Since 2016, MyHeritage has allowed users who have tested their DNA already to upload their DNA data from Ancestry, 23andMe and Family Tree DNA, providing DNA matches and ethnicity estimates on MyHeritage for free.

However, previously MyHeritage did not support the upload of tests based on the chip called GSA (Global Screening Array), that is used by 23andMe (V5), and by Living DNA. Recent improvements to our DNA algorithms allow us to support DNA data processed on GSA chips, and so we’re happy to update you that MyHeritage now supports 23andMe V5 and Living DNA data uploads, in addition to data uploads from all major DNA testing services, including Ancestry, 23andMe (up to V5) and Family Tree DNA (Family Finder).

Upload your DNA data to MyHeritage now — it’s fast and simple. If you upload now, you will get full access to DNA Matching, Ethnicity Estimates, our industry-leading chromosome browser, and more, for FREE.

If you manage additional DNA kits for some of your relatives, and you have their permission, upload their DNA data too, and MyHeritage will let you associate the data with the respective individuals on your family tree.

As of December 1st 2018, our DNA upload policy will change: DNA Matching will remain free for uploaded DNA data, but unlocking additional DNA features will require an extra payment for DNA files uploaded after this date. All DNA data that was uploaded to MyHeritage in the past, and all DNA data that is uploaded now and prior to December 1, 2018 will continue to enjoy full access to all DNA features for free. These uploads will be grandfathered in and will remain free.

So it’s a great idea to upload DNA files for any kits you have as soon as possible. You’ll get the following benefits:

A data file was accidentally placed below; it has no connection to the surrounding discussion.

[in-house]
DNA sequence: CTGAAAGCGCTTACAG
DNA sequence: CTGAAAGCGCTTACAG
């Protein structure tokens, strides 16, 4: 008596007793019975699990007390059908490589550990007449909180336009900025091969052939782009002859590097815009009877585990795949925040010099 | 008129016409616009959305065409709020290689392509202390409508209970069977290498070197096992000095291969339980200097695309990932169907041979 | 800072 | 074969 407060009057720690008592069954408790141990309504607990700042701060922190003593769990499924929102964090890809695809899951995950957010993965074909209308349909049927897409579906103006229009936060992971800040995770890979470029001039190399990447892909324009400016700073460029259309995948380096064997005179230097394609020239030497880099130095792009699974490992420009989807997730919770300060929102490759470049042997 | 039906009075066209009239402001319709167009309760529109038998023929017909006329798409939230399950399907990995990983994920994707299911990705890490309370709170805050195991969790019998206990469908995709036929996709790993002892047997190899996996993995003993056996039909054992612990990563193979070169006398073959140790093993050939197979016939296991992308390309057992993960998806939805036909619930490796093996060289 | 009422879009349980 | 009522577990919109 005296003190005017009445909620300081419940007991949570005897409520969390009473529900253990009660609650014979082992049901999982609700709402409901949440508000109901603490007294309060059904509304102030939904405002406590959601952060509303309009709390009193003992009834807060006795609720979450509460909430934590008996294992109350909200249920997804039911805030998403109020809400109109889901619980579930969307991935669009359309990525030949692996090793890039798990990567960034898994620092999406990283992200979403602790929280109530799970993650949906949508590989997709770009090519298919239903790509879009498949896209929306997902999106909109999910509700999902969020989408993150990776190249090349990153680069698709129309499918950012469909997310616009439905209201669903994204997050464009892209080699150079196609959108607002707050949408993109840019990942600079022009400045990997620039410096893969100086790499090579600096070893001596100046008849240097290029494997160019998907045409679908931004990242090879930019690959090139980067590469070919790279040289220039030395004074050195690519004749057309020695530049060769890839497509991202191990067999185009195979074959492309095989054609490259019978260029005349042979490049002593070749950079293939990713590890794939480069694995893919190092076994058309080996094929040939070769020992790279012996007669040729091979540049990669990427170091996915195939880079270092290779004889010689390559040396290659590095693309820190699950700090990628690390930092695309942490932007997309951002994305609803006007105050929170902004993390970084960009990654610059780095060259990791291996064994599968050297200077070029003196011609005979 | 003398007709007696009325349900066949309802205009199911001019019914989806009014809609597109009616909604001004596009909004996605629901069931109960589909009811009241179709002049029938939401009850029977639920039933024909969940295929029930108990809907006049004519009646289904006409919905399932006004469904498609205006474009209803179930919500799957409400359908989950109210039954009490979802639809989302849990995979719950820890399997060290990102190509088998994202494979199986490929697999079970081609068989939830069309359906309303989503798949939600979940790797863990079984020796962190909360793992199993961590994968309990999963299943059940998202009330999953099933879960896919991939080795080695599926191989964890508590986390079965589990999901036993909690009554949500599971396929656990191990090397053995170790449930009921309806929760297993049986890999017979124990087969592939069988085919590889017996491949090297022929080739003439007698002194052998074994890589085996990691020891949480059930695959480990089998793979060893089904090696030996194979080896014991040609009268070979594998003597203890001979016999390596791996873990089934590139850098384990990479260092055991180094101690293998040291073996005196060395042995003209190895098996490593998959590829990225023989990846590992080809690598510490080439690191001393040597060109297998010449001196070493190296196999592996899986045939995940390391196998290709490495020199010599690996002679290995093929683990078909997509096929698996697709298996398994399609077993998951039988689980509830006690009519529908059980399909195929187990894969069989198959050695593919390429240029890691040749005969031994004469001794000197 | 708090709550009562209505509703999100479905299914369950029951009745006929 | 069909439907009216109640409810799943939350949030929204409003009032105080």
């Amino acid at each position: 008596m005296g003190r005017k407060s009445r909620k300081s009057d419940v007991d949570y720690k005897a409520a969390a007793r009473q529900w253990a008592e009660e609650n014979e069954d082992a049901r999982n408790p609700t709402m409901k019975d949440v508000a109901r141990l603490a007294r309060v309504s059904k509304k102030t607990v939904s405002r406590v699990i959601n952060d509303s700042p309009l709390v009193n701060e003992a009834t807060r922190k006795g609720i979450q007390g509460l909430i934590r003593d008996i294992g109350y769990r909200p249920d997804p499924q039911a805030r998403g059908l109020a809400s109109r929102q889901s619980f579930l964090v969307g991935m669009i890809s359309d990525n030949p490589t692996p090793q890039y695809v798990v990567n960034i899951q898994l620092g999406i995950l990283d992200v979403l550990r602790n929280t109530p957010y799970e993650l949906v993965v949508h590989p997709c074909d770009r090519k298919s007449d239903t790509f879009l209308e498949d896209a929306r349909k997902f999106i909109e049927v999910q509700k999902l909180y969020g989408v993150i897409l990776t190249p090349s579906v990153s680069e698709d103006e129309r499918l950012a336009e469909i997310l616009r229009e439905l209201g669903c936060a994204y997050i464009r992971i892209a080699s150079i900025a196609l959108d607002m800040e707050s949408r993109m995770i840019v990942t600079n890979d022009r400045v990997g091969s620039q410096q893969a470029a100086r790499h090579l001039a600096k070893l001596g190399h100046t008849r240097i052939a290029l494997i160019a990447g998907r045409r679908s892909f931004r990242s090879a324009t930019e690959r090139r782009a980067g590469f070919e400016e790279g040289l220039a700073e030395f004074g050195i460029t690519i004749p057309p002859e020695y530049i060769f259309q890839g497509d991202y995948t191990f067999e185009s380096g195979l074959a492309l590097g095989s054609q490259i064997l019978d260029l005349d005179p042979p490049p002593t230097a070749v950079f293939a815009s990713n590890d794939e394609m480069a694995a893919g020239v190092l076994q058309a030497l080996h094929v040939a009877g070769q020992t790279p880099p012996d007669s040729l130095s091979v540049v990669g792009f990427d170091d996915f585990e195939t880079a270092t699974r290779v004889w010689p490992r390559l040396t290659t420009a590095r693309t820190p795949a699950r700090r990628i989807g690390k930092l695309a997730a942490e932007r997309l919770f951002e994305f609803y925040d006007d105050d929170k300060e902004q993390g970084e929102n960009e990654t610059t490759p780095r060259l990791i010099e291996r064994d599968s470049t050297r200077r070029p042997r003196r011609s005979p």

• DNA Matches - DNA Matches are other users on MyHeritage from all around the world who are likely to be your relatives based on shared DNA. MyHeritage has a very strong user base in Europe so you are likely to get more DNA Matches from Europe than on any other DNA service. This is very useful if you have ancestors from Europe.
  • Ethnicity Estimate - A percent breakdown of your ethnic background from among 42 ethnicity regions. You’ll learn which places your ancestors came from.
  • Chromosome Browser - Helps you understand how you’re related to your DNA Matches by identifying DNA segments that you share with them. MyHeritage’s Chromosome Browser is considered by many experts to be the best in the industry.

After uploading, your DNA data will be kept private and secure, and our DNA service terms are the friendliest in the industry. You remain the owner of your DNA data — not us — and you can delete your DNA data at any time.

So don't delay, and upload your DNA data to MyHeritage now, while all the DNA features are free (and they will remain free for you). If you have tested with 23andMe (any version including V5) or Living DNA, you're in luck, and you can now upload this data to MyHeritage too. You can also upload DNA data from Ancestry and Family Tree DNA’s Family Finder test. Instructions for exporting your data and uploading it to MyHeritage are provided on our upload page.

Upload your DNA data now.

Best regards,
The MyHeritage team

P.S. We are currently processing the large backlog of 23andMe V5 kits that have been uploaded to us in the past, and their results will be rolled out to the users gradually within the next few days.